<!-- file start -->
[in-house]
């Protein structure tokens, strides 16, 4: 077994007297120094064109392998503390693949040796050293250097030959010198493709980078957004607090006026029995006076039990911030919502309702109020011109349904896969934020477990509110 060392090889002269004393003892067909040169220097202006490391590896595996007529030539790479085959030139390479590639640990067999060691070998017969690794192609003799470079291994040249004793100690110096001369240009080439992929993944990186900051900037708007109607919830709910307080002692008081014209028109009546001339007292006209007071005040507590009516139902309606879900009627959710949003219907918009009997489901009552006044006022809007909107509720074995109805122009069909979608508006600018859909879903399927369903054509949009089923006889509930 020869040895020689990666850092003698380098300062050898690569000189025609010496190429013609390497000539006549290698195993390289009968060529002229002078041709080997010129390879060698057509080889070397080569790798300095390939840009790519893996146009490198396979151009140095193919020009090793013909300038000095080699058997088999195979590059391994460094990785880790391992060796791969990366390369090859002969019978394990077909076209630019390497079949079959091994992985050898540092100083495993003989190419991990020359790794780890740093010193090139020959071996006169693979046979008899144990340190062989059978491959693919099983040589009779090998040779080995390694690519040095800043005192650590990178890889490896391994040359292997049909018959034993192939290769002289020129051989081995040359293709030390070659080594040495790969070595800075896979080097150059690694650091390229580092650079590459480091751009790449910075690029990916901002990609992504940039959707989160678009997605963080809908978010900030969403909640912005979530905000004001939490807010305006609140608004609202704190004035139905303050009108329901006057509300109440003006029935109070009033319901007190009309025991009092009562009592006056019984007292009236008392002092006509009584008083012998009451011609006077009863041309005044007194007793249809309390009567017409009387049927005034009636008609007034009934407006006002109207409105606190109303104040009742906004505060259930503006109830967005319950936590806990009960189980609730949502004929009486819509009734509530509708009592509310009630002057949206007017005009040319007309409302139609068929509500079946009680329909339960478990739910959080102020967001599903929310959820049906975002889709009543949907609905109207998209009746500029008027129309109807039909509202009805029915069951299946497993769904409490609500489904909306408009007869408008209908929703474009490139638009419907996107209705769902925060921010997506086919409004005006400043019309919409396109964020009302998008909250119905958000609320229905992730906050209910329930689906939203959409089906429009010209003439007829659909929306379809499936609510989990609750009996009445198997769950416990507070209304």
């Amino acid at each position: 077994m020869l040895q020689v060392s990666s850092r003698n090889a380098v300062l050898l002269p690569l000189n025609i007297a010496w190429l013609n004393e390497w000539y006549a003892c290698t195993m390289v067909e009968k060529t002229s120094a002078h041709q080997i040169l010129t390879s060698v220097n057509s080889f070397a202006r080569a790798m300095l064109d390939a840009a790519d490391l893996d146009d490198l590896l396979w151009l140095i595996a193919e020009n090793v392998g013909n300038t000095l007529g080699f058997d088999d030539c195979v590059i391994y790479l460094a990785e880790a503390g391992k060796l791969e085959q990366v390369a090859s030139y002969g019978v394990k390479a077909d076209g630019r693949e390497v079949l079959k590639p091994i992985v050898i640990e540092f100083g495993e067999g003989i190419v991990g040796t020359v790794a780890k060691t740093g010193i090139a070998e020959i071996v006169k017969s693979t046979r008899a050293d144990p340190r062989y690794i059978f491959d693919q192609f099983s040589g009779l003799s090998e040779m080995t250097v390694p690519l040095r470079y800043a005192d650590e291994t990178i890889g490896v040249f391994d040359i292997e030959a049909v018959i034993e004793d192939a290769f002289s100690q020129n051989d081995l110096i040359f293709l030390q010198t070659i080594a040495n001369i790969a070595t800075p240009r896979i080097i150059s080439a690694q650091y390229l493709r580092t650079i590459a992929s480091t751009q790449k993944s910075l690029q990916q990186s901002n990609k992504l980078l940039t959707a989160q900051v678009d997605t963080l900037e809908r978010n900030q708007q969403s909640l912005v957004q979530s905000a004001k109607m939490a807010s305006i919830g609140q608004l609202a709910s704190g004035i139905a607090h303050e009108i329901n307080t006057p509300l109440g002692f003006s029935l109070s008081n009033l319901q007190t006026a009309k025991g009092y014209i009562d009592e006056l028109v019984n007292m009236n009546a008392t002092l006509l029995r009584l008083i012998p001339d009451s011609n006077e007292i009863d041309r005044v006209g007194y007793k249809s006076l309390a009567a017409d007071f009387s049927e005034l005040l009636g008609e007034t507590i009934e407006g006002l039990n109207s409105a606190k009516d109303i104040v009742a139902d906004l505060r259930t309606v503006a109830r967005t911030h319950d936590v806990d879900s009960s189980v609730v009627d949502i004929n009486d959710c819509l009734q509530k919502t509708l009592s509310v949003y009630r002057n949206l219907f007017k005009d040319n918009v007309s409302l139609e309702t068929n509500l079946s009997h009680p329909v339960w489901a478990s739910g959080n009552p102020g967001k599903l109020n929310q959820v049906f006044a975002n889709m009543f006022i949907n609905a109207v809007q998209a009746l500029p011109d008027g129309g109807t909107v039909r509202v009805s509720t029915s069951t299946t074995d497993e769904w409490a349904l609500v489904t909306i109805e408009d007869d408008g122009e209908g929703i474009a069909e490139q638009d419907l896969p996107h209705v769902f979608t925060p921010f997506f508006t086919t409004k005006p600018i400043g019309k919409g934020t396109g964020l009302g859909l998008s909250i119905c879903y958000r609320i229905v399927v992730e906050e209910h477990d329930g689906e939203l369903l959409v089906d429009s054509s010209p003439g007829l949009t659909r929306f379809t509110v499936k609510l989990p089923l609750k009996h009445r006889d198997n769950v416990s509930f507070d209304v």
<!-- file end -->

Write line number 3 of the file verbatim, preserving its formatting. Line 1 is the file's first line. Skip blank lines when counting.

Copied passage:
């Amino acid at each position: 077994m020869l040895q020689v060392s990666s850092r003698n090889a380098v300062l050898l002269p690569l000189n025609i007297a010496w190429l013609n004393e390497w000539y006549a003892c290698t195993m390289v067909e009968k060529t002229s120094a002078h041709q080997i040169l010129t390879s060698v220097n057509s080889f070397a202006r080569a790798m300095l064109d390939a840009a790519d490391l893996d146009d490198l590896l396979w151009l140095i595996a193919e020009n090793v392998g013909n300038t000095l007529g080699f058997d088999d030539c195979v590059i391994y790479l460094a990785e880790a503390g391992k060796l791969e085959q990366v390369a090859s030139y002969g019978v394990k390479a077909d076209g630019r693949e390497v079949l079959k590639p091994i992985v050898i640990e540092f100083g495993e067999g003989i190419v991990g040796t020359v790794a780890k060691t740093g010193i090139a070998e020959i071996v006169k017969s693979t046979r008899a050293d144990p340190r062989y690794i059978f491959d693919q192609f099983s040589g009779l003799s090998e040779m080995t250097v390694p690519l040095r470079y800043a005192d650590e291994t990178i890889g490896v040249f391994d040359i292997e030959a049909v018959i034993e004793d192939a290769f002289s100690q020129n051989d081995l110096i040359f293709l030390q010198t070659i080594a040495n001369i790969a070595t800075p240009r896979i080097i150059s080439a690694q650091y390229l493709r580092t650079i590459a992929s480091t751009q790449k993944s910075l690029q990916q990186s901002n990609k992504l980078l940039t959707a989160q900051v678009d997605t963080l900037e809908r978010n900030q708007q969403s909640l912005v957004q979530s905000a004001k109607m939490a807010s305006i919830g609140q608004l609202a709910s704190g004035i139905a607090h303050e009108i329901n307080t006057p509300l109440g002692f003006s029935l109070s008081n009033l319901q007190t006026a009309k025991g009092y014209i009562d009592e006056l028109v019984n007292m009236n009546a008392t002092l006509l029995r009584l008083i012998p001339d009451s011609n006077e007292i009863d041309r005044v006209g007194y007793k249809s006076l309390a009567a017409d007071f009387s049927e005034l005040l009636g008609e007034t507590i009934e407006g006002l039990n109207s409105a606190k009516d109303i104040v009742a139902d906004l505060r259930t309606v503006a109830r967005t911030h319950d936590v806990d879900s009960s189980v609730v009627d949502i004929n009486d959710c819509l009734q509530k919502t509708l009592s509310v949003y009630r002057n949206l219907f007017k005009d040319n918009v007309s409302l139609e309702t068929n509500l079946s009997h009680p329909v339960w489901a478990s739910g959080n009552p102020g967001k599903l109020n929310q959820v049906f006044a975002n889709m009543f006022i949907n609905a109207v809007q998209a009746l500029p011109d008027g129309g109807t909107v039909r509202v009805s509720t029915s069951t299946t074995d497993e769904w409490a349904l609500v489904t909306i109805e408009d007869d408008g122009e209908g929703i474009a069909e490139q638009d419907l896969p996107h209705v769902f979608t925060p921010f997506f508006t086919t409004k005006p600018i400043g019309k919409g934020t396109g964020l009302g859909l998008s909250i119905c879903y958000r609320i229905v399927v992730e906050e209910h477990d329930g689906e939203l369903l959409v089906d429009s054509s010209p003439g007829l949009t659909r929306f379809t509110v499936k609510l989990p089923l609750k009996h009445r006889d198997n769950v416990s509930f507070d209304v």